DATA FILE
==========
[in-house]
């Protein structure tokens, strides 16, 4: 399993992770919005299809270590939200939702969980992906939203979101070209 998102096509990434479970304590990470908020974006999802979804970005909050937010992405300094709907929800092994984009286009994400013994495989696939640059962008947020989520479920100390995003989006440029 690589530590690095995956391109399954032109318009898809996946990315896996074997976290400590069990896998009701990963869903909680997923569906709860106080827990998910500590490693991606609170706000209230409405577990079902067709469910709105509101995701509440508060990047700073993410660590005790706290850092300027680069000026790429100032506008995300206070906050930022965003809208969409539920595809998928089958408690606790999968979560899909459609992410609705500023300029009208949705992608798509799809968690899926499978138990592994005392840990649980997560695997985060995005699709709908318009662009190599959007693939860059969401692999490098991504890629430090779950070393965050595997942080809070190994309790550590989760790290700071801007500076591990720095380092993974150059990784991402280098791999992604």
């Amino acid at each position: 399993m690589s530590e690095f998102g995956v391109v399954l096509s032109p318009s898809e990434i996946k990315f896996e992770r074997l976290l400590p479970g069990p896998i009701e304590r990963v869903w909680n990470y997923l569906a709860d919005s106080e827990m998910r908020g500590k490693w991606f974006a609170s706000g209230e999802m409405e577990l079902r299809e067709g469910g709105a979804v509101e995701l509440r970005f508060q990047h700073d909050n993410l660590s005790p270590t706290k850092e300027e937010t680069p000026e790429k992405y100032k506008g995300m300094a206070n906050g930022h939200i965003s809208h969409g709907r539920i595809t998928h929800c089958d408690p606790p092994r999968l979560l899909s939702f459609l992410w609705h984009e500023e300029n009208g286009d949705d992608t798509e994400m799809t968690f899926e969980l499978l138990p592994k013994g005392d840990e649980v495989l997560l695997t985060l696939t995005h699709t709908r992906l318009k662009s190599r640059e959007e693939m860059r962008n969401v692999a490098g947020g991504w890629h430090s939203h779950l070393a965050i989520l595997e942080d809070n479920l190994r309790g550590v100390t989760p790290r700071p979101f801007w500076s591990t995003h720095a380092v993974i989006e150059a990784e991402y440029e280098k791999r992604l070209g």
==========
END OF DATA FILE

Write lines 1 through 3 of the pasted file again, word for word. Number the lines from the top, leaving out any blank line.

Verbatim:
[in-house]
């Protein structure tokens, strides 16, 4: 399993992770919005299809270590939200939702969980992906939203979101070209 998102096509990434479970304590990470908020974006999802979804970005909050937010992405300094709907929800092994984009286009994400013994495989696939640059962008947020989520479920100390995003989006440029 690589530590690095995956391109399954032109318009898809996946990315896996074997976290400590069990896998009701990963869903909680997923569906709860106080827990998910500590490693991606609170706000209230409405577990079902067709469910709105509101995701509440508060990047700073993410660590005790706290850092300027680069000026790429100032506008995300206070906050930022965003809208969409539920595809998928089958408690606790999968979560899909459609992410609705500023300029009208949705992608798509799809968690899926499978138990592994005392840990649980997560695997985060995005699709709908318009662009190599959007693939860059969401692999490098991504890629430090779950070393965050595997942080809070190994309790550590989760790290700071801007500076591990720095380092993974150059990784991402280098791999992604």
């Amino acid at each position: 399993m690589s530590e690095f998102g995956v391109v399954l096509s032109p318009s898809e990434i996946k990315f896996e992770r074997l976290l400590p479970g069990p896998i009701e304590r990963v869903w909680n990470y997923l569906a709860d919005s106080e827990m998910r908020g500590k490693w991606f974006a609170s706000g209230e999802m409405e577990l079902r299809e067709g469910g709105a979804v509101e995701l509440r970005f508060q990047h700073d909050n993410l660590s005790p270590t706290k850092e300027e937010t680069p000026e790429k992405y100032k506008g995300m300094a206070n906050g930022h939200i965003s809208h969409g709907r539920i595809t998928h929800c089958d408690p606790p092994r999968l979560l899909s939702f459609l992410w609705h984009e500023e300029n009208g286009d949705d992608t798509e994400m799809t968690f899926e969980l499978l138990p592994k013994g005392d840990e649980v495989l997560l695997t985060l696939t995005h699709t709908r992906l318009k662009s190599r640059e959007e693939m860059r962008n969401v692999a490098g947020g991504w890629h430090s939203h779950l070393a965050i989520l595997e942080d809070n479920l190994r309790g550590v100390t989760p790290r700071p979101f801007w500076s591990t995003h720095a380092v993974i989006e150059a990784e991402y440029e280098k791999r992604l070209g």